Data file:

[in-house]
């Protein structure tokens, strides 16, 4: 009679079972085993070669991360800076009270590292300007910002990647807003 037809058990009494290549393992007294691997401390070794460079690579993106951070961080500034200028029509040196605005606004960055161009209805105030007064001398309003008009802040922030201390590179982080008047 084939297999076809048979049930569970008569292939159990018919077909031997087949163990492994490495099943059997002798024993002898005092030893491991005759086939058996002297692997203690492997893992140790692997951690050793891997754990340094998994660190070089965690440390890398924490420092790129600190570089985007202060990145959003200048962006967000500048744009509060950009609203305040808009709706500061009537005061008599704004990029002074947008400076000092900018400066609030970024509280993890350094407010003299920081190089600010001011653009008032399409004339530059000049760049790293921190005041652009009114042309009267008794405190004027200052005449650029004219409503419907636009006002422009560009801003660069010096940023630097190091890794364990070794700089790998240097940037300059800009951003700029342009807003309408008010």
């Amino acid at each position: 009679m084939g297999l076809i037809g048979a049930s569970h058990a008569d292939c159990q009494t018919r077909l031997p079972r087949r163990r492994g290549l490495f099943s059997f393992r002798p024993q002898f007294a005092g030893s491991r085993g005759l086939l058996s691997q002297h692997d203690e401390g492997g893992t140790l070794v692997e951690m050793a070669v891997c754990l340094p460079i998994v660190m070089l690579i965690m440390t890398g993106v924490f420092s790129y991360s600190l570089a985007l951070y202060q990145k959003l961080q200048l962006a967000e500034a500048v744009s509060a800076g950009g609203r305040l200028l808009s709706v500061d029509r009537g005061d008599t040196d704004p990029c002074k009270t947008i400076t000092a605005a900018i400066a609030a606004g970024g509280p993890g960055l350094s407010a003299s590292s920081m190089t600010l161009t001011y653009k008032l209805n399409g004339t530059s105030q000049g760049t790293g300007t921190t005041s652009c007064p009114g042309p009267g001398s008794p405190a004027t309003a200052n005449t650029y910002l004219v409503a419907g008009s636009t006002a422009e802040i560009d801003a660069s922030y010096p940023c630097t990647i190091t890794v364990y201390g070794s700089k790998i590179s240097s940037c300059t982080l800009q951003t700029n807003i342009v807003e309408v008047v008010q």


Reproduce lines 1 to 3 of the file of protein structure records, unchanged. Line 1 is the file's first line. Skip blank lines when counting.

[in-house]
């Protein structure tokens, strides 16, 4: 009679079972085993070669991360800076009270590292300007910002990647807003 037809058990009494290549393992007294691997401390070794460079690579993106951070961080500034200028029509040196605005606004960055161009209805105030007064001398309003008009802040922030201390590179982080008047 084939297999076809048979049930569970008569292939159990018919077909031997087949163990492994490495099943059997002798024993002898005092030893491991005759086939058996002297692997203690492997893992140790692997951690050793891997754990340094998994660190070089965690440390890398924490420092790129600190570089985007202060990145959003200048962006967000500048744009509060950009609203305040808009709706500061009537005061008599704004990029002074947008400076000092900018400066609030970024509280993890350094407010003299920081190089600010001011653009008032399409004339530059000049760049790293921190005041652009009114042309009267008794405190004027200052005449650029004219409503419907636009006002422009560009801003660069010096940023630097190091890794364990070794700089790998240097940037300059800009951003700029342009807003309408008010």
């Amino acid at each position: 009679m084939g297999l076809i037809g048979a049930s569970h058990a008569d292939c159990q009494t018919r077909l031997p079972r087949r163990r492994g290549l490495f099943s059997f393992r002798p024993q002898f007294a005092g030893s491991r085993g005759l086939l058996s691997q002297h692997d203690e401390g492997g893992t140790l070794v692997e951690m050793a070669v891997c754990l340094p460079i998994v660190m070089l690579i965690m440390t890398g993106v924490f420092s790129y991360s600190l570089a985007l951070y202060q990145k959003l961080q200048l962006a967000e500034a500048v744009s509060a800076g950009g609203r305040l200028l808009s709706v500061d029509r009537g005061d008599t040196d704004p990029c002074k009270t947008i400076t000092a605005a900018i400066a609030a606004g970024g509280p993890g960055l350094s407010a003299s590292s920081m190089t600010l161009t001011y653009k008032l209805n399409g004339t530059s105030q000049g760049t790293g300007t921190t005041s652009c007064p009114g042309p009267g001398s008794p405190a004027t309003a200052n005449t650029y910002l004219v409503a419907g008009s636009t006002a422009e802040i560009d801003a660069s922030y010096p940023c630097t990647i190091t890794v364990y201390g070794s700089k790998i590179s240097s940037c300059t982080l800009q951003t700029n807003i342009v807003e309408v008047v008010q």